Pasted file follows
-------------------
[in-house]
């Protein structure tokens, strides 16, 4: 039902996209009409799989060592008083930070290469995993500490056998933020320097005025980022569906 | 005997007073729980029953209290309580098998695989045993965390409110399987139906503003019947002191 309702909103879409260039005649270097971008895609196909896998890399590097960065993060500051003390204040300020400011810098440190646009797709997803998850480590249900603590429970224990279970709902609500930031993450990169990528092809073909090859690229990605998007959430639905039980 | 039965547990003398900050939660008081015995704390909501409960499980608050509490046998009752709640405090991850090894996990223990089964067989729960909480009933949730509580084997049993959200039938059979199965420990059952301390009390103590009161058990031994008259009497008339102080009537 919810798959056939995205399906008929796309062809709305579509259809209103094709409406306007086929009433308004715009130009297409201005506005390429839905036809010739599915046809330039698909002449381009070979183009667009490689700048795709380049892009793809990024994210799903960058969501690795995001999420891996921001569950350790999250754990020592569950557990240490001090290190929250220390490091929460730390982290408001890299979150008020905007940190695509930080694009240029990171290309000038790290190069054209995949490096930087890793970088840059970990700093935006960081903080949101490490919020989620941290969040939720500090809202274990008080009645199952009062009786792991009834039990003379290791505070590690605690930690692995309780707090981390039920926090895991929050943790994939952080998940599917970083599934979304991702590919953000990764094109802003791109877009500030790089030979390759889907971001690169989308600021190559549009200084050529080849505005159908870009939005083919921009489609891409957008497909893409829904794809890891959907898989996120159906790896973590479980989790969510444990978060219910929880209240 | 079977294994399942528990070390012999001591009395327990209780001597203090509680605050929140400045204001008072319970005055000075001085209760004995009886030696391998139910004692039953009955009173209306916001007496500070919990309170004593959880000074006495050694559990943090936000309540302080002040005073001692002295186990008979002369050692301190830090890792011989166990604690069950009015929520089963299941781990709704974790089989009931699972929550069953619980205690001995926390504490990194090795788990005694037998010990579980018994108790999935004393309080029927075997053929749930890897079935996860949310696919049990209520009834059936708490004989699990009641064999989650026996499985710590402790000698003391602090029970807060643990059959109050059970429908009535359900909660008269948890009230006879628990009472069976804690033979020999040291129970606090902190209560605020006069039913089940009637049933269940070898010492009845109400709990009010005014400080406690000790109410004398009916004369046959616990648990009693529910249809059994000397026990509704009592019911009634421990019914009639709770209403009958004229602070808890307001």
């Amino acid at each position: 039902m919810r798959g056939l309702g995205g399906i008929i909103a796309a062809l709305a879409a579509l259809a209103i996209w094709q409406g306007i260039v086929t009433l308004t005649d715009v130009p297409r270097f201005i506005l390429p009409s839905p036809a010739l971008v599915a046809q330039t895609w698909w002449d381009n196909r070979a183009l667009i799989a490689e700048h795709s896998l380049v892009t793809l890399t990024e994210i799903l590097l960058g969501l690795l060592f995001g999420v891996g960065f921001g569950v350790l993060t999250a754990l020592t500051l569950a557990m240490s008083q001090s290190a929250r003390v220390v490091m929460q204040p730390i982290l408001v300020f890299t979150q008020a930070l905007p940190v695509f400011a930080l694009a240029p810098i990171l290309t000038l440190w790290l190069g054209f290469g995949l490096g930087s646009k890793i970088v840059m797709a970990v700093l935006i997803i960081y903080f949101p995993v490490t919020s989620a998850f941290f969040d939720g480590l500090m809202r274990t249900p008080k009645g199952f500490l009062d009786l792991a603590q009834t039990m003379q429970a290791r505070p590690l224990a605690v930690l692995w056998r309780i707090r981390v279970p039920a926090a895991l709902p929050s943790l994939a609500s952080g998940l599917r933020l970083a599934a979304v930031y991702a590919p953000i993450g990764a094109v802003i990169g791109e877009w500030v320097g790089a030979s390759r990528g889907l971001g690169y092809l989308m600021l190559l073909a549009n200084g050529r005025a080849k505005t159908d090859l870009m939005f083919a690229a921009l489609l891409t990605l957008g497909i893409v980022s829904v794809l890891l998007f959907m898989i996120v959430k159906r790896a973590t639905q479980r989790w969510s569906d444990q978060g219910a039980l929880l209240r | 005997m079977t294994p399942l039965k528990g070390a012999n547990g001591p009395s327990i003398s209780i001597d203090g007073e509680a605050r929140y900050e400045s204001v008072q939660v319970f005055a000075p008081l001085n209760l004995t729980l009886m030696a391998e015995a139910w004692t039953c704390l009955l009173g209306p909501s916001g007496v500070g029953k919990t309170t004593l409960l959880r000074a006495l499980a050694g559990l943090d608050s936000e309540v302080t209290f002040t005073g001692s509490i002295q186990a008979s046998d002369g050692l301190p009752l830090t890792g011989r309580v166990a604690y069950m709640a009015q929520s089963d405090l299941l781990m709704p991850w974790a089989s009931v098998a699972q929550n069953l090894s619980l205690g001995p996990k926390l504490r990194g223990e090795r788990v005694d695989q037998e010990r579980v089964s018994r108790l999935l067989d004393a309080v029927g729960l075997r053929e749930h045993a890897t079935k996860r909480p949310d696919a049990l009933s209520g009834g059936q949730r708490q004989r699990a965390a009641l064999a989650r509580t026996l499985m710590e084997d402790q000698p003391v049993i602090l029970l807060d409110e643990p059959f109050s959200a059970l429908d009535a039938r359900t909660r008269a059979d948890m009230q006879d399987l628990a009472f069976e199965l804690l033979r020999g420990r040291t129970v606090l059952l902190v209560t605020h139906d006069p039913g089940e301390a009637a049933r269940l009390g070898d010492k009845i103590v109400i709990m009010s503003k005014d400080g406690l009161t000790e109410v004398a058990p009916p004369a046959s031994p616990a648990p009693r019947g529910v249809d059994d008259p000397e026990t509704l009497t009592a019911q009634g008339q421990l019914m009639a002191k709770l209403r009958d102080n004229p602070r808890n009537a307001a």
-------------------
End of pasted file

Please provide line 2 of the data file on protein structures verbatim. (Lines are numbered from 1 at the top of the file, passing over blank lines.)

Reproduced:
């Protein structure tokens, strides 16, 4: 039902996209009409799989060592008083930070290469995993500490056998933020320097005025980022569906 | 005997007073729980029953209290309580098998695989045993965390409110399987139906503003019947002191 309702909103879409260039005649270097971008895609196909896998890399590097960065993060500051003390204040300020400011810098440190646009797709997803998850480590249900603590429970224990279970709902609500930031993450990169990528092809073909090859690229990605998007959430639905039980 | 039965547990003398900050939660008081015995704390909501409960499980608050509490046998009752709640405090991850090894996990223990089964067989729960909480009933949730509580084997049993959200039938059979199965420990059952301390009390103590009161058990031994008259009497008339102080009537 919810798959056939995205399906008929796309062809709305579509259809209103094709409406306007086929009433308004715009130009297409201005506005390429839905036809010739599915046809330039698909002449381009070979183009667009490689700048795709380049892009793809990024994210799903960058969501690795995001999420891996921001569950350790999250754990020592569950557990240490001090290190929250220390490091929460730390982290408001890299979150008020905007940190695509930080694009240029990171290309000038790290190069054209995949490096930087890793970088840059970990700093935006960081903080949101490490919020989620941290969040939720500090809202274990008080009645199952009062009786792991009834039990003379290791505070590690605690930690692995309780707090981390039920926090895991929050943790994939952080998940599917970083599934979304991702590919953000990764094109802003791109877009500030790089030979390759889907971001690169989308600021190559549009200084050529080849505005159908870009939005083919921009489609891409957008497909893409829904794809890891959907898989996120159906790896973590479980989790969510444990978060219910929880209240 | 079977294994399942528990070390012999001591009395327990209780001597203090509680605050929140400045204001008072319970005055000075001085209760004995009886030696391998139910004692039953009955009173209306916001007496500070919990309170004593959880000074006495050694559990943090936000309540302080002040005073001692002295186990008979002369050692301190830090890792011989166990604690069950009015929520089963299941781990709704974790089989009931699972929550069953619980205690001995926390504490990194090795788990005694037998010990579980018994108790999935004393309080029927075997053929749930890897079935996860949310696919049990209520009834059936708490004989699990009641064999989650026996499985710590402790000698003391602090029970807060643990059959109050059970429908009535359900909660008269948890009230006879628990009472069976804690033979020999040291129970606090902190209560605020006069039913089940009637049933269940070898010492009845109400709990009010005014400080406690000790109410004398009916004369046959616990648990009693529910249809059994000397026990509704009592019911009634421990019914009639709770209403009958004229602070808890307001």